The considerations involved in determining what documents should be published in the Federal Register for the guidance of the public under subsection (a) obviously are very different from the judgments required in determining whether a particular record appropriately can be disclosed to a person who requests access to it under subsection (c). In meeting the requirements of subsection (a), the problem generally is to select, from a variety of information that anyone may see, material which is useful for the guidance of the public and therefore should be published. Under subsection (c), on the other hand, the question is to determine whether disclosure will injure a public or private interest intended to be protected under the act.
The difficulties inherent in applying the subsection (e) exemptions to all of the various judgments required under subsections (a), (b), (c), and (d) not only necessitate commonsense constructions of the exemptions: they also increase the necessity for determining precisely what is to be included within each of the items listed in each of those subsections. For example, unless the limitations spelled out in subsection (a) are sensibly construed and applied, concern about the "tightened sanction" against nonpublication could lead to publication of many documents which are of no interest to the public and only serve to aggravate the problem of "too much publication."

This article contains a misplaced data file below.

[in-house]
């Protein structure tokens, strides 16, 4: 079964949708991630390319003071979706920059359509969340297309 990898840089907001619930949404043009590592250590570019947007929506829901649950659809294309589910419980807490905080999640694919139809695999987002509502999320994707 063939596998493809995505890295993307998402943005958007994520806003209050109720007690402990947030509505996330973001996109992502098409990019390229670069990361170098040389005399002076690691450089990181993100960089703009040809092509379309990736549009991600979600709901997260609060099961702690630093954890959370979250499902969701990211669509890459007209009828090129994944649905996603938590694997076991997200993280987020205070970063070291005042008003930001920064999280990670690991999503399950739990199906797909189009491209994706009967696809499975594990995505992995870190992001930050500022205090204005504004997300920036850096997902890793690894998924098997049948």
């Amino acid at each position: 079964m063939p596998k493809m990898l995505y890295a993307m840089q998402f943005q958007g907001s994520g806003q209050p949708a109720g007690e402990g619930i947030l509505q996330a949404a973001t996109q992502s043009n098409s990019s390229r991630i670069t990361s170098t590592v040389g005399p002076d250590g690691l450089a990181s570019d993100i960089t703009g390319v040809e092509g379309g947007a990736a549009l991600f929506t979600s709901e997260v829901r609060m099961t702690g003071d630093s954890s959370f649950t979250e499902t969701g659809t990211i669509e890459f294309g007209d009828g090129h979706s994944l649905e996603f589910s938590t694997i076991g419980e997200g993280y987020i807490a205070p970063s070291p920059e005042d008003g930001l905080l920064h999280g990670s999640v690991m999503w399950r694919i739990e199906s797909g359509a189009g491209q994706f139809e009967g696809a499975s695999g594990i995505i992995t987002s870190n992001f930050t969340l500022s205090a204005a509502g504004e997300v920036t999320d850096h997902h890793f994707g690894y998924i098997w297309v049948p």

In the case of a few agencies, national defense considerations may preclude substantial compliance with any of the requirements of subsection (a). In other cases, foreign policy considerations may limit the extent to which an agency is able to comply with the subsection (a) requirements. If in such cases classification under Executive Order 10501 or statutory or other authority does not afford an exemption from the requirements of this subsection, the agency should seek appropriate exemption by Executive order under subsection (e)(1).